Innocent Life: A Futuristic Harvest Moon Is a Must-Play Gem, Even in 2024

The Harvest Moon series, now what are perhaps known as the Story of Seasons series, have spawned a number of spin-off games that diverged a bit from the series’s usual DNA. But today, I want to focus on a hidden gem that has long since laid dormant on the PlayStation 2 and the PSP: Innocent Life: A Futuristic Harvest Moon, as I think that even as we head into 2024, it is a must-play hidden gem for the PSP.

In Innocent Life: A Futuristic Harvest Moon, you play as Life. Well, okay. That’s just his default name, but you can customize that however you’d like. You are an android created by Dr. Hope, one of the town’s most renowned scientists. Your job is to hopefully restore the long forgotten Easter Ruins, a temple that has long been forgotten.

As is perhaps typical from a Harvest Moon type of game, you must cultivate crops in the farmland, as well as hone your skills to progress the story. Here’s where Innocent Life plays a bit differently however—while most, if not all farming games—have this concept of “no time limit”, Innocent Life has a bit of an “invisible timer”, with an ending cutscene determining whether or not you manage to prove yourself.

Every Sunday on the calendar, you must go back to the laboratory to perform some maintenance, where Dr. Hope will inform you of some new developments in the town. Each season has a total of 35 days, and in general, I find Innocent Life: A Futuristic Harvest Moon to be rather difficult to pick up without a guide, because there isn’t much indication on what to do next, other than Dr. Hope’s small hints.

As you collect the various colored Gems throughout exploring the realm, you can place them in the pedestals atop your farm, and if you get four of them lined up in a square, special traits will be applied to the plots inside the range of said gems. For example, surrounding your fields with Blue Gems will retain the water from the soil for much longer. In the overworld, you’ll also have doors with colored gems etched on them, which will only open once you’ve had the gems properly placed in the pedestals.

It’s worth noting that there are two versions of the game, the original on PSP and there was a Special Edition released for the PS2 (known in Japan as the Hope edition), but I have never personally played it. The only difference that I remember is that the PS2 version adds in some new items and is overall more challenging to get the good ending, and there’s also a ledger that keeps track of your adventures.

Since Life is well, an android, you cannot romance anyone—that is just not an option, but I didn’t find that too big of an issue. After all, the game’s narrative themes center around proving yourself to the townspeople, and let me tell you—it executes that extremely well. Getting the bad ending is an absolutely tear-jerking thing to see, which I would tell, but I don’t want to spoil the experience.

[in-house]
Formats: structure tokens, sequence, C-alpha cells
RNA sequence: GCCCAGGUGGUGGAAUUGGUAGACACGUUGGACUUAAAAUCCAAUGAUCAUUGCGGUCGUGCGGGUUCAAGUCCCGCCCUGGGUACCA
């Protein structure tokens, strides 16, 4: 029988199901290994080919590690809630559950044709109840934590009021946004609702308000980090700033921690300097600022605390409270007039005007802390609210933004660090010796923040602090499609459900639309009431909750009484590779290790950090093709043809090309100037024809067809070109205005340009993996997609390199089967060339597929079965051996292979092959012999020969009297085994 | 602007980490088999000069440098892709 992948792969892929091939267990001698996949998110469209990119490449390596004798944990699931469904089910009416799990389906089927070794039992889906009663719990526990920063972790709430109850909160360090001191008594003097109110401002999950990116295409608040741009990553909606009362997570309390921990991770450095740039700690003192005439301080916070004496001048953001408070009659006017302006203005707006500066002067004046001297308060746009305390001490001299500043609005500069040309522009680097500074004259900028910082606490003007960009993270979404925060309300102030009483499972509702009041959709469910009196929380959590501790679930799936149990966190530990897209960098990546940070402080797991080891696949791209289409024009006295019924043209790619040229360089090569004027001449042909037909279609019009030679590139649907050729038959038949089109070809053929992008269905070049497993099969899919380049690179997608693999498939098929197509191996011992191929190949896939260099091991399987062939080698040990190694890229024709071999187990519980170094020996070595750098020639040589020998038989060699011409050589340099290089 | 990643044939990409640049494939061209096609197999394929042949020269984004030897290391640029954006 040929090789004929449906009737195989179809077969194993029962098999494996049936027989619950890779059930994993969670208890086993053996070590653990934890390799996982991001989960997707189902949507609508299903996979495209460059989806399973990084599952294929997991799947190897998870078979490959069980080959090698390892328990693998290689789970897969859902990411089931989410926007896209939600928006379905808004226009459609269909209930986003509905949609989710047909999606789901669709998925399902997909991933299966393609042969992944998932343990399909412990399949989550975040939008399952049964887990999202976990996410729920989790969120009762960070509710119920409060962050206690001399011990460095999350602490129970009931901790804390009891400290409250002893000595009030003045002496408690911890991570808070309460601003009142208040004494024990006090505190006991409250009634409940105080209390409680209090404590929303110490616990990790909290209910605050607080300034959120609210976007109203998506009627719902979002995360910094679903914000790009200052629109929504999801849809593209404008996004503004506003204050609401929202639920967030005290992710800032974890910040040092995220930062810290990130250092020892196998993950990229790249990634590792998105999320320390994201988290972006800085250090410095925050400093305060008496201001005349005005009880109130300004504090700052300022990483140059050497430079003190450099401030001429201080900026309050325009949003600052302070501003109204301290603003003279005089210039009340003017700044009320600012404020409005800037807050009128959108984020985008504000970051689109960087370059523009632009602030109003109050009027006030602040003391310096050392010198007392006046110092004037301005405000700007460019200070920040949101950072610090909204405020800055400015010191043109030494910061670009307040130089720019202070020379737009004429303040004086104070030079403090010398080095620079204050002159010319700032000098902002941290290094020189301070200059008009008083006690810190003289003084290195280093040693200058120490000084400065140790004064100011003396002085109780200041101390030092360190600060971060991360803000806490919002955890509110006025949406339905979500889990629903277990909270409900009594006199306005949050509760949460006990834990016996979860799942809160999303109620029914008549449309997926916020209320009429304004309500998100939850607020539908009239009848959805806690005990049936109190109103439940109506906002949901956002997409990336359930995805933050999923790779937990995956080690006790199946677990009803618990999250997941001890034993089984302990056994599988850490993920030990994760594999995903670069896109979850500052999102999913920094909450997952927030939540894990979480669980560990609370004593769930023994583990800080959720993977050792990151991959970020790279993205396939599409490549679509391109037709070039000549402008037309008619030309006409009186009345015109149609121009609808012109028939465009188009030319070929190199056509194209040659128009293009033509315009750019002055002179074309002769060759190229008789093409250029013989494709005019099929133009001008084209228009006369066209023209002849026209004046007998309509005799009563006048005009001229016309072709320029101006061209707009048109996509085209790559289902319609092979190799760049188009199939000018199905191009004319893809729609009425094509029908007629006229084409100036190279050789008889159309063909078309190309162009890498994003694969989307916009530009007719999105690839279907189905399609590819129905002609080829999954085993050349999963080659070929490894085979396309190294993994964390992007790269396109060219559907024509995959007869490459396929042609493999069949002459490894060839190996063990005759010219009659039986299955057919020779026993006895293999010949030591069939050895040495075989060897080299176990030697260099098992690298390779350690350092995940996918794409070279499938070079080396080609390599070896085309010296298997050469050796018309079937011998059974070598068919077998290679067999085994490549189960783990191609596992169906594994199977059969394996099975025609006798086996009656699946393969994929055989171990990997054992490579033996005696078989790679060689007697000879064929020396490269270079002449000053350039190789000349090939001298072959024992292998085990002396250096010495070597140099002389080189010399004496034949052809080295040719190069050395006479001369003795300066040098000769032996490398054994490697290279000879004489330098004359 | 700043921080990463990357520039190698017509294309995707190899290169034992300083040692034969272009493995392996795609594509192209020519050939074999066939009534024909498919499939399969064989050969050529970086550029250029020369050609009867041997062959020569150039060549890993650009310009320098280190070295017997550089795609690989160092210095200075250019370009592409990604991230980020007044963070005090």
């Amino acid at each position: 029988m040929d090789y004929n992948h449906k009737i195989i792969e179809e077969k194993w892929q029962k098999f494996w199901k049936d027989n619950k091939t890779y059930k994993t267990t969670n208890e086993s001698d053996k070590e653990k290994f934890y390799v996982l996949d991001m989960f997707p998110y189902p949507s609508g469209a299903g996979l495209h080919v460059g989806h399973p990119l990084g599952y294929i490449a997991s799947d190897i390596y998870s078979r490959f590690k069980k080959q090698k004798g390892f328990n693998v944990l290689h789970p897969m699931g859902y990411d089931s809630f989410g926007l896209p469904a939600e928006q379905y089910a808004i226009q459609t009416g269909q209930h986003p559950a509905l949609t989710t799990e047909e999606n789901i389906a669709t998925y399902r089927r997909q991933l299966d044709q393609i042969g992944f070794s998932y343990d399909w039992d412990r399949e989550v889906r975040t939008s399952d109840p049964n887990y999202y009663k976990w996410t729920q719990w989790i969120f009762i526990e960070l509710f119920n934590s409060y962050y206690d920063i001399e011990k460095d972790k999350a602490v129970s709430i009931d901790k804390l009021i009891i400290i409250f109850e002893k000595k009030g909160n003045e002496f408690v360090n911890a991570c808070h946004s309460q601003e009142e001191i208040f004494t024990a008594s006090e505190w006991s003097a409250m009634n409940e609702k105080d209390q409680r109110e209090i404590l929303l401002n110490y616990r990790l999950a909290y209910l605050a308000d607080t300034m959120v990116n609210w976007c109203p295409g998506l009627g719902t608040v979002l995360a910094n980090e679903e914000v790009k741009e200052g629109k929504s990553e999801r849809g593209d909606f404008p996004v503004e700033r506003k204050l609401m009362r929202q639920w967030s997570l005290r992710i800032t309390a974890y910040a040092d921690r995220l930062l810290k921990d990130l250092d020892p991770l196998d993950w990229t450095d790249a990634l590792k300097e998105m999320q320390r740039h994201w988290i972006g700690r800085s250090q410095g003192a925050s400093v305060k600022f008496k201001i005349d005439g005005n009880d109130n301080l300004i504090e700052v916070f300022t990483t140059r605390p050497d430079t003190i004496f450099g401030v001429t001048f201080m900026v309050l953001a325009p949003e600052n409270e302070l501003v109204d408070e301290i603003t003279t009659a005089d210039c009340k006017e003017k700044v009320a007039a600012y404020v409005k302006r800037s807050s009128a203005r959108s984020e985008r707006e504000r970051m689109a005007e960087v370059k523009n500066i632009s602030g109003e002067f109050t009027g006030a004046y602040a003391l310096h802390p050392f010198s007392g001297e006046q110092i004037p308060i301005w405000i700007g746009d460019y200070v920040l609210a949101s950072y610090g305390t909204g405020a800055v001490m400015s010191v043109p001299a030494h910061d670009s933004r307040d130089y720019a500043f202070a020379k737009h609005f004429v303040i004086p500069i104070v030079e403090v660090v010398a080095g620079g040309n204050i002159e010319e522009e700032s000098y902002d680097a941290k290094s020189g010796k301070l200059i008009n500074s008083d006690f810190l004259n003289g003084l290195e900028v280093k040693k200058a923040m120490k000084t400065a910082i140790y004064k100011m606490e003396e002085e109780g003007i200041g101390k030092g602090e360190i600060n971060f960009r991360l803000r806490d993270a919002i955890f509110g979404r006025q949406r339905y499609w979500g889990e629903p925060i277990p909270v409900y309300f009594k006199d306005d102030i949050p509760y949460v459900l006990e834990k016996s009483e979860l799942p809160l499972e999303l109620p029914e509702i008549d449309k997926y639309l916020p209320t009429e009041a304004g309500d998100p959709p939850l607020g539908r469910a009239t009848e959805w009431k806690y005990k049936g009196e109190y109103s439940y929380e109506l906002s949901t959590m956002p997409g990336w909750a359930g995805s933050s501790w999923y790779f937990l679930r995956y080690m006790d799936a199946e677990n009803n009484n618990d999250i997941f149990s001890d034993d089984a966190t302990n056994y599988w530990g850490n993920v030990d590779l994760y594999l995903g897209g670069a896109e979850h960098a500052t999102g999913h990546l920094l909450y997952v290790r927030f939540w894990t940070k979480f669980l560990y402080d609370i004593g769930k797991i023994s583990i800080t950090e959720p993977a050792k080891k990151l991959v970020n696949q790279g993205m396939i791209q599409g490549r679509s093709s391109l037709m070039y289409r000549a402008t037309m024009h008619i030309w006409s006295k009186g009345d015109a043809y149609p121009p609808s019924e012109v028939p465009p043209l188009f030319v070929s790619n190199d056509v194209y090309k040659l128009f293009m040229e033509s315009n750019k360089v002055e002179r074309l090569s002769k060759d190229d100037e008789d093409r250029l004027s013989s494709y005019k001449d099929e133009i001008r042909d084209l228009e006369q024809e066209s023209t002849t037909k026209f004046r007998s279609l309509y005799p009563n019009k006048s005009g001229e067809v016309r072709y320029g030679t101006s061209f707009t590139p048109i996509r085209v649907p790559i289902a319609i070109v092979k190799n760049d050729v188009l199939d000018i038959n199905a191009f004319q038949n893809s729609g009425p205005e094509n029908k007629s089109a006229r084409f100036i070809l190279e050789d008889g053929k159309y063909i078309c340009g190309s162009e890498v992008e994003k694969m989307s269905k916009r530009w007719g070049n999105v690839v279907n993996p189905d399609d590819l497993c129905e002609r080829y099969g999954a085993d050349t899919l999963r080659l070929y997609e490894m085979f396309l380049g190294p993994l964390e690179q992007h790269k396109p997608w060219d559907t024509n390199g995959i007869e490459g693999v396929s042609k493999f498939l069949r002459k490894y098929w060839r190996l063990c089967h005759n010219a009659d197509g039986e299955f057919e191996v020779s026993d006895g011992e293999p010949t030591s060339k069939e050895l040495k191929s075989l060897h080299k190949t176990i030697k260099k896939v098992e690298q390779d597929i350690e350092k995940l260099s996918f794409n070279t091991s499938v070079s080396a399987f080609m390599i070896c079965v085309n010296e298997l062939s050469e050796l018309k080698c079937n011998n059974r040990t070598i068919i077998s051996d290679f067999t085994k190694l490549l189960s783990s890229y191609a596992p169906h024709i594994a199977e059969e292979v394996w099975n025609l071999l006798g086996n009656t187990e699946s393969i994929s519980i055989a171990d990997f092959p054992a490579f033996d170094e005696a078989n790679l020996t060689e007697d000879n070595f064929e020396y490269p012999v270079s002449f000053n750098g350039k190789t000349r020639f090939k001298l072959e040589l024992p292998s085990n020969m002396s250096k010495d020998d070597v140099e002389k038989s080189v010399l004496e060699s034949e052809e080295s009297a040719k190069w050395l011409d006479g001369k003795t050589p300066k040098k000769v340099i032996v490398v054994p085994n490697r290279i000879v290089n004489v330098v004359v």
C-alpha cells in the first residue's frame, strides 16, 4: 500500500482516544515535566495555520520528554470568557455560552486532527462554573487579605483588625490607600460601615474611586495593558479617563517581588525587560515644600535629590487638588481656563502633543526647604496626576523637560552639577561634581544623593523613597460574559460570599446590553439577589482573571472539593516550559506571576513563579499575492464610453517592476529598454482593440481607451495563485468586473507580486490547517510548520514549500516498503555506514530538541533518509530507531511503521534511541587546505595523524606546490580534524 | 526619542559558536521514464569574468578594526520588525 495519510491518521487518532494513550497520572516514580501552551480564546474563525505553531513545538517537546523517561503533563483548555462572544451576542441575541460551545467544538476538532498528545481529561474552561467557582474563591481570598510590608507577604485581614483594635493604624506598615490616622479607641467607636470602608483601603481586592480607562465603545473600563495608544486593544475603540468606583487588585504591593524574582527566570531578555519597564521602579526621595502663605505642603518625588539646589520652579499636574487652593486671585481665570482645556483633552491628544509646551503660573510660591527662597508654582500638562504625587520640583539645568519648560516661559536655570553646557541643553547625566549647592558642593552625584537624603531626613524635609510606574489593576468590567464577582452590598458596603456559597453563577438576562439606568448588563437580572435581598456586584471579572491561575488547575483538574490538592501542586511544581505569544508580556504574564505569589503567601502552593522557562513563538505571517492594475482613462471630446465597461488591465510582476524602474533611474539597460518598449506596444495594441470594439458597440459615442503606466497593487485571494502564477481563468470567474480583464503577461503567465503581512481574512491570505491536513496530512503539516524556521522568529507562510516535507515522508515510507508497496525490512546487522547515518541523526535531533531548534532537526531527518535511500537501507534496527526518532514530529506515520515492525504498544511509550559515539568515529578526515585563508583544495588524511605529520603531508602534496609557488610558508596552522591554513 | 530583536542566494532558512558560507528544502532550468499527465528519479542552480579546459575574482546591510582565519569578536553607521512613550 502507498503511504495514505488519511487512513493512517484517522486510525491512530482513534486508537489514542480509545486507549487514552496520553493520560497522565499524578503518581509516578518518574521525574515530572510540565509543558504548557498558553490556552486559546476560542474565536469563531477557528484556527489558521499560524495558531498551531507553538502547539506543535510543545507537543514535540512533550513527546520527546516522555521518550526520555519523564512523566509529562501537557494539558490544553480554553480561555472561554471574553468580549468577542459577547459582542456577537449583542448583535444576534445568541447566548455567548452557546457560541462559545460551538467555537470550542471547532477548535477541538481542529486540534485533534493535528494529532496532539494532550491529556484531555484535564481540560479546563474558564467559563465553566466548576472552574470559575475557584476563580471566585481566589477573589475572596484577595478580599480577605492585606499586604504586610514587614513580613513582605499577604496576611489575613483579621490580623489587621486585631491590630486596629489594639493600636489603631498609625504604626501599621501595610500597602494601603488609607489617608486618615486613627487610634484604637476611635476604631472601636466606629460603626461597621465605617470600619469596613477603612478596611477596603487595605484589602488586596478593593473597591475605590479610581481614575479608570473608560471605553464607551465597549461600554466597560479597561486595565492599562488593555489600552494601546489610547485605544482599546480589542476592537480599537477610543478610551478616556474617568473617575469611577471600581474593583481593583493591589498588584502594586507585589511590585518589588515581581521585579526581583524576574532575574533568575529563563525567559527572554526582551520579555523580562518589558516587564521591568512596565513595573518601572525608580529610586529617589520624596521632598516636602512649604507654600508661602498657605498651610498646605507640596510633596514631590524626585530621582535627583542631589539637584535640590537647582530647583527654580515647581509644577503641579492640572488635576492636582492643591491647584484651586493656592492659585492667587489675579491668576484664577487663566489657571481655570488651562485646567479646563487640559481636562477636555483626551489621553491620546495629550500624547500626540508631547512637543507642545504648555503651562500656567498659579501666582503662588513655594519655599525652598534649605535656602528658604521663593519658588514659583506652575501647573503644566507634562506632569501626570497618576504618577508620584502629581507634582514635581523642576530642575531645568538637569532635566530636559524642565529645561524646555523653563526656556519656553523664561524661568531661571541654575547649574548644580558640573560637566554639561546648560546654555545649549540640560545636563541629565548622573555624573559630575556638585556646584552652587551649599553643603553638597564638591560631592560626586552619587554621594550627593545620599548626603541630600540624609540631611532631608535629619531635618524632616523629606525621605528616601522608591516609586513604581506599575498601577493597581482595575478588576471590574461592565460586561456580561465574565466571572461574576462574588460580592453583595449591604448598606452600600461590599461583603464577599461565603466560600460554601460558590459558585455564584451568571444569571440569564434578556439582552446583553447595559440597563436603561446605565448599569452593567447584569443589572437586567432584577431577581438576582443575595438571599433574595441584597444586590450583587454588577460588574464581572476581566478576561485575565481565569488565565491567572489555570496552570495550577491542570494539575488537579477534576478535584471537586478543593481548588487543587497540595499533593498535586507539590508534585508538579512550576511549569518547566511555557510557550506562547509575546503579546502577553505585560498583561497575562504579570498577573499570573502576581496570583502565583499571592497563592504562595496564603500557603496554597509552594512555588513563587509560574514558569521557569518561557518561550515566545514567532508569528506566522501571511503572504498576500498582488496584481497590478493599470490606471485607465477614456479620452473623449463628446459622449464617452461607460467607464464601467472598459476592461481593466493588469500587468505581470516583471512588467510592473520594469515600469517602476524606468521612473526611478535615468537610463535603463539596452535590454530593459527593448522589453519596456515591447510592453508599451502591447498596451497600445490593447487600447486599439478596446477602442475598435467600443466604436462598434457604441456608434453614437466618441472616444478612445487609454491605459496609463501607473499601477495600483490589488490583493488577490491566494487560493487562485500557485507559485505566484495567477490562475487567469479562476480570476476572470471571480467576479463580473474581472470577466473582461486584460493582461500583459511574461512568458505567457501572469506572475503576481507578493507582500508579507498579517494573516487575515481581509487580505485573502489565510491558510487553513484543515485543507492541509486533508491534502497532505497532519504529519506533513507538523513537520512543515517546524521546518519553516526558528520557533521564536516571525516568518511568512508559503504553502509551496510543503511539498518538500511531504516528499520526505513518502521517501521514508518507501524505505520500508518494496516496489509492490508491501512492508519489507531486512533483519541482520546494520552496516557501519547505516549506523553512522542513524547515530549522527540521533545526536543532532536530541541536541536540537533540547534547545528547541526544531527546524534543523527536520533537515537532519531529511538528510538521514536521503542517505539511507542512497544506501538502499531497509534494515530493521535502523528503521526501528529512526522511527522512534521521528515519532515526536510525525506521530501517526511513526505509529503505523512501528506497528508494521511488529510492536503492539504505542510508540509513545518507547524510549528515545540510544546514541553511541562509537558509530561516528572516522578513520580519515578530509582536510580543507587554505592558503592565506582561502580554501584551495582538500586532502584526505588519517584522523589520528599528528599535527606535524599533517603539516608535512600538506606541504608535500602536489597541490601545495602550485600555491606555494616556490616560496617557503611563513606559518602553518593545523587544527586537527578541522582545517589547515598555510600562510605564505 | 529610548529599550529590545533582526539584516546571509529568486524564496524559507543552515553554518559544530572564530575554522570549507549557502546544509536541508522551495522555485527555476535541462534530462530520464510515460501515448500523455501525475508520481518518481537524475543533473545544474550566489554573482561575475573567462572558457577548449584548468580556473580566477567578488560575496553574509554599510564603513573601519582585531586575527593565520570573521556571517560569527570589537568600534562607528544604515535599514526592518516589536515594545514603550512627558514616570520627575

You also can’t really customize Life’s look or gender, so “he” will always be referred to as male and have that same appearance as you see on the cover. As the name probably implies, you can also see a lot of the futuristic aesthetic in the game, but somehow, the developers still manage to maintain that cozy feeling that many farming games are known for.

Besides farming, you have access to a really wide area of exploration, with a buggy vehicle you receive from Professor Hope after you’ve cleared enough of the storyline. You can also repair a robot companion that will automate some of the farming chores, though this does come with the caveat of not being able to increase your skills.

That being said, if Innocent Life: A Futuristic Harvest Moon ever got a remake, there are a couple things that I would love for it to fix. The biggest issue is that the D-pad movement of the PSP can be a bit finnicky when watering your crops. Furthermore, the map is confusing to understand where you are, because all it shows is a big render of Volcano Island, with a vague indicator of where you are. A proper objective screen would also help to keep track of all the villager requests, because they are really easy to forget if you’ve done them or not.

But as of right now, if you want to play an absolute gem from the PSP, then I would definitely recommend it. You can also play the PS2 version if that strikes your fancy, but farming games on the go have always striked a perfect balance of just plopping yourself in bed and just tending to your crops and animals.